Mara makes history
WOW! The outcome of the recent by-election is the best possible outcome for the Democratic Labour Party (DLP) and the worst possible scenario for the Barbados Labour Party (BLP).
The DLP’s candidate won this race by a margin that was decisive, convincing and historic. Mrs Mara Thompson therefore becomes the first woman to represent that constituency, the first wife of a representative to replace that representative in Parliament, and the first wife of a Prime Minister to enter active politics and replace that
Prime Minister in his capacity as a constituency representative.
At the constituency level, the win is also historic since her 4 613 votes represents the single largest number of votes that the Democratic Labour Party has ever achieved in St John under any previous representative, and this includes the two former Prime Ministers (Barrow and Thompson).
Moreover, it appears that this numerical tally is the single largest that any political party has ever achieved in any constituency anywhere in this country since the establishment of single-member constituencies.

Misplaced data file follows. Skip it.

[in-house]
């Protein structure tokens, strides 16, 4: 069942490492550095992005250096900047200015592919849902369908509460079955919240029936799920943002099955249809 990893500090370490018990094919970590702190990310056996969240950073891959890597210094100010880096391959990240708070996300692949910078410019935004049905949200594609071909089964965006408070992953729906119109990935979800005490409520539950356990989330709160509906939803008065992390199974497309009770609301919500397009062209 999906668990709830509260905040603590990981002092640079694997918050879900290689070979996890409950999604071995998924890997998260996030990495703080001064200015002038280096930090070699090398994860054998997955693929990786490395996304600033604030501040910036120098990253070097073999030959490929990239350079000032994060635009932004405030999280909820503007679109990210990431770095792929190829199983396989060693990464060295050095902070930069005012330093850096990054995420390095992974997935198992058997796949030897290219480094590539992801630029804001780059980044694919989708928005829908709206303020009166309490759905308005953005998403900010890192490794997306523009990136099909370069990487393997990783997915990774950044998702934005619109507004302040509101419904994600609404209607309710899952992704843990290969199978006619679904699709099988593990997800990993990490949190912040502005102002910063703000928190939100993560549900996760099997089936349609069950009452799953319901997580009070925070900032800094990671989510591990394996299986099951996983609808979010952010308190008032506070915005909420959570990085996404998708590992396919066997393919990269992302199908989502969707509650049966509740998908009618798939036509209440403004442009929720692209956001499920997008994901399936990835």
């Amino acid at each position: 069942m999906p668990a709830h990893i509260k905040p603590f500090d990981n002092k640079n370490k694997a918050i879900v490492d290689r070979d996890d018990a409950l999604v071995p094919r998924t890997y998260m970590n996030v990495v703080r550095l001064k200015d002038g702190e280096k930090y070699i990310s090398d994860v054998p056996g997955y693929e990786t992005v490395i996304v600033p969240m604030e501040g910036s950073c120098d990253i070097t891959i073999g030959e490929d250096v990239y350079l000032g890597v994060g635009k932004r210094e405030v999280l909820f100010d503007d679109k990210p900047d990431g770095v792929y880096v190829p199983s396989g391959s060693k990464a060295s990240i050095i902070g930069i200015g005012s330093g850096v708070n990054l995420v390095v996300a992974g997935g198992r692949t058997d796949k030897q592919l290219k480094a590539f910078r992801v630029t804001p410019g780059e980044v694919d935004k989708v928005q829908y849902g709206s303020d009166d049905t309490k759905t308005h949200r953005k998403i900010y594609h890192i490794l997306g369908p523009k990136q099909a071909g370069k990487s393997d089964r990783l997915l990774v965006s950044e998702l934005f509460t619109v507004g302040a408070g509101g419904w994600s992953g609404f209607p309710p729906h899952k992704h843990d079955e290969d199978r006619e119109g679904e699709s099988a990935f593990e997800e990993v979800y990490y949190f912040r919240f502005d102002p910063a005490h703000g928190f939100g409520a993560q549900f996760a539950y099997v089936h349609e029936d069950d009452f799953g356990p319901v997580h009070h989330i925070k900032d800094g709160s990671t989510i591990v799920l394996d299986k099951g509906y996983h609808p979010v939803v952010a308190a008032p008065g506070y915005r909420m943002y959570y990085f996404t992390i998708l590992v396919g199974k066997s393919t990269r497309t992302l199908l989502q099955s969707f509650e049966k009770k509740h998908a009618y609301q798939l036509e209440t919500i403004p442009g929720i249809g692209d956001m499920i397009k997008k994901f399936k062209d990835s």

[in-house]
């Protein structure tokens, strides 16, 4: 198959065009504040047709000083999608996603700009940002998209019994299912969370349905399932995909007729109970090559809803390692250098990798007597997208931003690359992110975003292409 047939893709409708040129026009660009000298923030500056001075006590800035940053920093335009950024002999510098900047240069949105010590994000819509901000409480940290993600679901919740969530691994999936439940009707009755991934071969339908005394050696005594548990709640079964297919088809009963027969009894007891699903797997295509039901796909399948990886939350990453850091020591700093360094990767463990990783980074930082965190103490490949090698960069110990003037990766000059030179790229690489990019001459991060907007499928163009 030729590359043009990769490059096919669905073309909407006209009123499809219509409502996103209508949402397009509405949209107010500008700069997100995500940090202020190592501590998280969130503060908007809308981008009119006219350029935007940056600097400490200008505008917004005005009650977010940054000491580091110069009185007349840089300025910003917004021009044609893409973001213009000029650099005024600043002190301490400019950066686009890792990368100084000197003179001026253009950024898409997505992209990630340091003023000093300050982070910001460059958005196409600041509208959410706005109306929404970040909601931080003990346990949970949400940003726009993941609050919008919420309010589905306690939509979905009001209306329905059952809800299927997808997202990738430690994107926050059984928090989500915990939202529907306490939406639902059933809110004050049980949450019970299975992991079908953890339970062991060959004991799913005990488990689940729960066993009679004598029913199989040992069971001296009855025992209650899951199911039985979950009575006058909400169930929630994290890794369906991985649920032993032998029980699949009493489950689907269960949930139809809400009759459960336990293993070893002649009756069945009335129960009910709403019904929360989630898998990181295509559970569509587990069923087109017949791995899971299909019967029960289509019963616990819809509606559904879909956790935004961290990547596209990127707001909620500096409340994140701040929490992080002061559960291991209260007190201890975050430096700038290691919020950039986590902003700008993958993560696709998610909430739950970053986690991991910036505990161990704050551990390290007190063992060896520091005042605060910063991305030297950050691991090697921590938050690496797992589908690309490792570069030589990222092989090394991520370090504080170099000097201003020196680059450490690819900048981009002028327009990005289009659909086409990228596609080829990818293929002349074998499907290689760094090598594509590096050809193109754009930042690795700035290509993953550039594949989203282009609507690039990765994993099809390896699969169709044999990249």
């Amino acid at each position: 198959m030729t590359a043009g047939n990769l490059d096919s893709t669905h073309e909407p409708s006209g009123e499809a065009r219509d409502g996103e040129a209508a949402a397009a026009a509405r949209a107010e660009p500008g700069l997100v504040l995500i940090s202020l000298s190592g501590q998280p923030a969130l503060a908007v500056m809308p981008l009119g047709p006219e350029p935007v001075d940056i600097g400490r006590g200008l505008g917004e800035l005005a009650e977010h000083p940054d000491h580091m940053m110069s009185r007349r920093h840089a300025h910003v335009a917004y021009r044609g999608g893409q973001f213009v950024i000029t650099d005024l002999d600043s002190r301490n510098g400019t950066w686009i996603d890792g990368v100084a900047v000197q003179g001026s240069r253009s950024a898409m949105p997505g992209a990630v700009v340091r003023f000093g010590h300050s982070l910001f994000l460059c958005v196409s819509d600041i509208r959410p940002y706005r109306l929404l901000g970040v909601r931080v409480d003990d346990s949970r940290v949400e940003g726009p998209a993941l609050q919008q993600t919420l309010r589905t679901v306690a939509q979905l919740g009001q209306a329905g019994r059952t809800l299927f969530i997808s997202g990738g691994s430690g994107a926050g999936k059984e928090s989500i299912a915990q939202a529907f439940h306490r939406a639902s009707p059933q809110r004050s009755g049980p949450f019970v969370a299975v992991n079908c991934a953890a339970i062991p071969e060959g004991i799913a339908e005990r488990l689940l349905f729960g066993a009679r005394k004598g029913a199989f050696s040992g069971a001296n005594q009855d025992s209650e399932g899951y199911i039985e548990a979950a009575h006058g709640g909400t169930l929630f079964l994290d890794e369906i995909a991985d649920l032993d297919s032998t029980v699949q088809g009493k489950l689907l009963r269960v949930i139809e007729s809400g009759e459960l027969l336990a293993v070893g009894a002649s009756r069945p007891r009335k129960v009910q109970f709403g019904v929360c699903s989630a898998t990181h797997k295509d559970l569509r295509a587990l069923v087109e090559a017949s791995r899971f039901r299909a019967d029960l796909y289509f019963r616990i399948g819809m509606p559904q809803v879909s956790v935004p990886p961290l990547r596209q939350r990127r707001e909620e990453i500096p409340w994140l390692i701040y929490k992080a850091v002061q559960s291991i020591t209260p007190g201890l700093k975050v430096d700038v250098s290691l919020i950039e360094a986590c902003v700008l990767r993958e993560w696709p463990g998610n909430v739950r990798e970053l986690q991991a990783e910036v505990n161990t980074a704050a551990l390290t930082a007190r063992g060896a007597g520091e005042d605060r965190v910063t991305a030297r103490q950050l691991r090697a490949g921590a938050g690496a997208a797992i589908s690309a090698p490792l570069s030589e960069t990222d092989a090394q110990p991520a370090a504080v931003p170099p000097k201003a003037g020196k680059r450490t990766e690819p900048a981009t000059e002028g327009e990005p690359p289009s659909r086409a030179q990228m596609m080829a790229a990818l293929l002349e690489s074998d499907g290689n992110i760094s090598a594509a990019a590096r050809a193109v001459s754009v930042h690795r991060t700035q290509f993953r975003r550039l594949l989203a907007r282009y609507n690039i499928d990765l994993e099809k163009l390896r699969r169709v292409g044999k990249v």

Regardless of the fact that I consider the vote share more relevant, it is noteworthy that the closest that any parliamentarian (BLP or DLP) has ever come to Mrs Thompson’s tally is former Prime Minister Arthur in St Peter (1999) with 4 422 votes.
The numerical count is always of interest for reasons that are more sensational since it is influenced by the number of registered voters, which changes from time to time.
The vote share or percentage of votes received is, however, the more scientific measure and here also are important records that have been broken by this Thompson victory.
Her 89 per cent share of votes cast is also the single largest share received by any parliamentarian who currently sits in Parliament and indeed the single largest share of support ever received by any parliamentarian who ever won a seat in the Parliament of Barbados since the introduction of single-member constituencies.
Here also, Mrs Thompson has set new records, overtaking that of Barrow in 1971 (86 per cent) and 1986 (86.4 per cent) and Thompson (David) in 1987 (86 per cent). The BLP representatives who have come closest to this record would be Arthur in 1999 (83 per cent) and Mottley in 1999 (80 per cent).
This type of win is normally only associated with party leaders across the region and puts her in the league of Prime Minister Gonsalves who normally secures approximately 80 per cent of the votes cast, although she falls slightly short of what appears to be a regional record held by Dr Denzil Douglas who secured 93 per cent of votes cast in “Number 6” in 2000 and 2004.
Mention should also be made of Dr Keith Mitchell’s performance in 1999 when he secured 90 per cent of votes cast in St George North-East constituency, which was incidentally an election in which he won all the seats in Grenada.
This victory will provoke an interesting analysis of by-elections which I will undertake next week, but also prompts the DLP and BLP to reflect on major issues.